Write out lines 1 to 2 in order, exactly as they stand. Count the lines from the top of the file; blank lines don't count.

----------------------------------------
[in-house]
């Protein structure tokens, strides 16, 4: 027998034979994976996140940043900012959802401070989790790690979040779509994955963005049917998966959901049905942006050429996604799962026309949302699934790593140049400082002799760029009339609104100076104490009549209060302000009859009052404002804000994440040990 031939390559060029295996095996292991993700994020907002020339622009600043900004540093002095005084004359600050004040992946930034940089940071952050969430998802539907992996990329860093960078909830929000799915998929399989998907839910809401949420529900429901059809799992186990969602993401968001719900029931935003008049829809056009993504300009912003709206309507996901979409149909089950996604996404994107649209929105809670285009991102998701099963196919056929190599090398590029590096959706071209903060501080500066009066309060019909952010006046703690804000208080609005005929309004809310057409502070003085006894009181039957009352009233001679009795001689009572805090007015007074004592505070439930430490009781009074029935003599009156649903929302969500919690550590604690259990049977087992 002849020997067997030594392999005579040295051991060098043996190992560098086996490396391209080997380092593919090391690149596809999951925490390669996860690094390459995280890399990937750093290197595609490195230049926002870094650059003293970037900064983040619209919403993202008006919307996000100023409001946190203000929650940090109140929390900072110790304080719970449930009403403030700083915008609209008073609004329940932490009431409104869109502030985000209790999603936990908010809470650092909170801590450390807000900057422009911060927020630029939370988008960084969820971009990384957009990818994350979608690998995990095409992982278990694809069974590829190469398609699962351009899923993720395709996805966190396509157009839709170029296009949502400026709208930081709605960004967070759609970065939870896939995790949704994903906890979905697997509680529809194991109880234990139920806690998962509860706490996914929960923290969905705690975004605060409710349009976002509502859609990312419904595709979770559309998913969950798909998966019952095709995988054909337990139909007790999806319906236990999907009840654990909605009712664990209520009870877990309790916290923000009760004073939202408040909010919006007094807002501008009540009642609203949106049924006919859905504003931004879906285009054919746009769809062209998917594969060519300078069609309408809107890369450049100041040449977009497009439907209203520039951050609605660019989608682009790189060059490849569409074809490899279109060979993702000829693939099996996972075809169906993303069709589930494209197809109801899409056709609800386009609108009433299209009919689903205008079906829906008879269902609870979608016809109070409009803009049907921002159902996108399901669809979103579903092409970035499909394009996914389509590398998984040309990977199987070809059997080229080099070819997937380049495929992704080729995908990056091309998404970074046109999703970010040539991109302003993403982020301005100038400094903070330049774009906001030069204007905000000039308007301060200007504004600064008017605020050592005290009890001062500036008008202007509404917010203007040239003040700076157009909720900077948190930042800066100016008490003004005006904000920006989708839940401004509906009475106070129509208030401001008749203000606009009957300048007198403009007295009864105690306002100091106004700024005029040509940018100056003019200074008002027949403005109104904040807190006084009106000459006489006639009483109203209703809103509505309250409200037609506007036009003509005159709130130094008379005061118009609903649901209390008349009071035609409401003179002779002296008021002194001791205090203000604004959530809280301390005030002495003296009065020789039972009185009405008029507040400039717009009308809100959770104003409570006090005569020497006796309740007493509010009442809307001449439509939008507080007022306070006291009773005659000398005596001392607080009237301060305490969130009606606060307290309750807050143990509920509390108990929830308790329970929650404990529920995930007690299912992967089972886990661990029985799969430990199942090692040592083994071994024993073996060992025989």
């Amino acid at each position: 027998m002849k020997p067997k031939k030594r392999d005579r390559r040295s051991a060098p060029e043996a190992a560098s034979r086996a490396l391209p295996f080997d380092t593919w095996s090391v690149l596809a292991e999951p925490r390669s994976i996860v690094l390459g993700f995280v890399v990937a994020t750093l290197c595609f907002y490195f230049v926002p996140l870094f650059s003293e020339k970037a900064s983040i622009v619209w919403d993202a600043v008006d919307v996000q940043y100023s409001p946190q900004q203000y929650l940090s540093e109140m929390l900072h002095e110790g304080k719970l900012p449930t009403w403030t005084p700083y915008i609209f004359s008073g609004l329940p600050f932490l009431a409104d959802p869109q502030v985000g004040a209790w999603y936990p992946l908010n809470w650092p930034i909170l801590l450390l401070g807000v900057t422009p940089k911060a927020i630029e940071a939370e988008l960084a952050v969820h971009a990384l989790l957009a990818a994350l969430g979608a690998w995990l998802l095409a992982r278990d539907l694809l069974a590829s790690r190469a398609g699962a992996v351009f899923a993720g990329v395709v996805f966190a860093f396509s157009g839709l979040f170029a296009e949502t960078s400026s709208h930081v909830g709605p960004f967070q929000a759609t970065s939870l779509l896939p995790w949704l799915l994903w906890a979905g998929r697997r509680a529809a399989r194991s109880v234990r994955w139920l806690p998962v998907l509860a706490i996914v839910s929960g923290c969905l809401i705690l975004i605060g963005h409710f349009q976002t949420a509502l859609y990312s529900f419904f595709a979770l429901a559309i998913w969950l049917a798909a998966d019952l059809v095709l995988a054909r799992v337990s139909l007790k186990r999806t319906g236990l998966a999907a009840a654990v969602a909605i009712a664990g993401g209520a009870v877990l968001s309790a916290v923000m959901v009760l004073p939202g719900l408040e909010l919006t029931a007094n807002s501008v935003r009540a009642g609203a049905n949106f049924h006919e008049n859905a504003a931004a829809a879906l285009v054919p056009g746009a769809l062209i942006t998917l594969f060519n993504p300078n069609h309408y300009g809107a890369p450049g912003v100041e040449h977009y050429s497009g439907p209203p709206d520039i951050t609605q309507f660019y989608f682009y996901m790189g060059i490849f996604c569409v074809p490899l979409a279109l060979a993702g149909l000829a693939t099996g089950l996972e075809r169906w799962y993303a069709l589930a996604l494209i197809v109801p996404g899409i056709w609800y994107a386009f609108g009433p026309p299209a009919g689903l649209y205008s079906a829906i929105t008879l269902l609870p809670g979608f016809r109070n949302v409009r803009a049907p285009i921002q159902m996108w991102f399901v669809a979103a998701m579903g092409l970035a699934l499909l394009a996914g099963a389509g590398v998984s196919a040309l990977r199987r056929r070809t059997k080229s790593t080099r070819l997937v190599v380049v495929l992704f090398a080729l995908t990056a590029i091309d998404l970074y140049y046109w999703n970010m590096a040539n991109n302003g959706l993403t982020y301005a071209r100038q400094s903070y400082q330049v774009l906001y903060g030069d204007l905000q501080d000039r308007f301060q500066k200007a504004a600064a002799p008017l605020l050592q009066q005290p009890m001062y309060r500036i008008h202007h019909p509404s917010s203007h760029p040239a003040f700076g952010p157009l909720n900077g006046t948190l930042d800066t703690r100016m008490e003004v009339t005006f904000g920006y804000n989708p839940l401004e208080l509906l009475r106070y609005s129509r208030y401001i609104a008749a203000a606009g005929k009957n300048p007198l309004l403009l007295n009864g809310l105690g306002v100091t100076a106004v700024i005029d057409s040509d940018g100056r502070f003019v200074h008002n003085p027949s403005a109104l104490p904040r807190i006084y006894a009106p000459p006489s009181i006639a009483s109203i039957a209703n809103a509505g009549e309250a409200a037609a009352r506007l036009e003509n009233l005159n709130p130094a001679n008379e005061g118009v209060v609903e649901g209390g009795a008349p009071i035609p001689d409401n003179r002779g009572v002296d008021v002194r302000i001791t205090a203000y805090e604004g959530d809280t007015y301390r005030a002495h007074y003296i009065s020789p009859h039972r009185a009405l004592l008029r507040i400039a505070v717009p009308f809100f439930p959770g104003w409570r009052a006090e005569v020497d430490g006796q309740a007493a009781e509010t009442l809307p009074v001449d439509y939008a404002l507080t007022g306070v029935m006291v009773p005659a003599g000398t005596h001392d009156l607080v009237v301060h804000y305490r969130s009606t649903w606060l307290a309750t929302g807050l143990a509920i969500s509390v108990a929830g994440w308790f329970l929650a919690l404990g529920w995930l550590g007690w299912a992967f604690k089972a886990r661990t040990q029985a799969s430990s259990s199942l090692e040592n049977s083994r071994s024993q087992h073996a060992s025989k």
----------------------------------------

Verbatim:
[in-house]
């Protein structure tokens, strides 16, 4: 027998034979994976996140940043900012959802401070989790790690979040779509994955963005049917998966959901049905942006050429996604799962026309949302699934790593140049400082002799760029009339609104100076104490009549209060302000009859009052404002804000994440040990 031939390559060029295996095996292991993700994020907002020339622009600043900004540093002095005084004359600050004040992946930034940089940071952050969430998802539907992996990329860093960078909830929000799915998929399989998907839910809401949420529900429901059809799992186990969602993401968001719900029931935003008049829809056009993504300009912003709206309507996901979409149909089950996604996404994107649209929105809670285009991102998701099963196919056929190599090398590029590096959706071209903060501080500066009066309060019909952010006046703690804000208080609005005929309004809310057409502070003085006894009181039957009352009233001679009795001689009572805090007015007074004592505070439930430490009781009074029935003599009156649903929302969500919690550590604690259990049977087992 002849020997067997030594392999005579040295051991060098043996190992560098086996490396391209080997380092593919090391690149596809999951925490390669996860690094390459995280890399990937750093290197595609490195230049926002870094650059003293970037900064983040619209919403993202008006919307996000100023409001946190203000929650940090109140929390900072110790304080719970449930009403403030700083915008609209008073609004329940932490009431409104869109502030985000209790999603936990908010809470650092909170801590450390807000900057422009911060927020630029939370988008960084969820971009990384957009990818994350979608690998995990095409992982278990694809069974590829190469398609699962351009899923993720395709996805966190396509157009839709170029296009949502400026709208930081709605960004967070759609970065939870896939995790949704994903906890979905697997509680529809194991109880234990139920806690998962509860706490996914929960923290969905705690975004605060409710349009976002509502859609990312419904595709979770559309998913969950798909998966019952095709995988054909337990139909007790999806319906236990999907009840654990909605009712664990209520009870877990309790916290923000009760004073939202408040909010919006007094807002501008009540009642609203949106049924006919859905504003931004879906285009054919746009769809062209998917594969060519300078069609309408809107890369450049100041040449977009497009439907209203520039951050609605660019989608682009790189060059490849569409074809490899279109060979993702000829693939099996996972075809169906993303069709589930494209197809109801899409056709609800386009609108009433299209009919689903205008079906829906008879269902609870979608016809109070409009803009049907921002159902996108399901669809979103579903092409970035499909394009996914389509590398998984040309990977199987070809059997080229080099070819997937380049495929992704080729995908990056091309998404970074046109999703970010040539991109302003993403982020301005100038400094903070330049774009906001030069204007905000000039308007301060200007504004600064008017605020050592005290009890001062500036008008202007509404917010203007040239003040700076157009909720900077948190930042800066100016008490003004005006904000920006989708839940401004509906009475106070129509208030401001008749203000606009009957300048007198403009007295009864105690306002100091106004700024005029040509940018100056003019200074008002027949403005109104904040807190006084009106000459006489006639009483109203209703809103509505309250409200037609506007036009003509005159709130130094008379005061118009609903649901209390008349009071035609409401003179002779002296008021002194001791205090203000604004959530809280301390005030002495003296009065020789039972009185009405008029507040400039717009009308809100959770104003409570006090005569020497006796309740007493509010009442809307001449439509939008507080007022306070006291009773005659000398005596001392607080009237301060305490969130009606606060307290309750807050143990509920509390108990929830308790329970929650404990529920995930007690299912992967089972886990661990029985799969430990199942090692040592083994071994024993073996060992025989």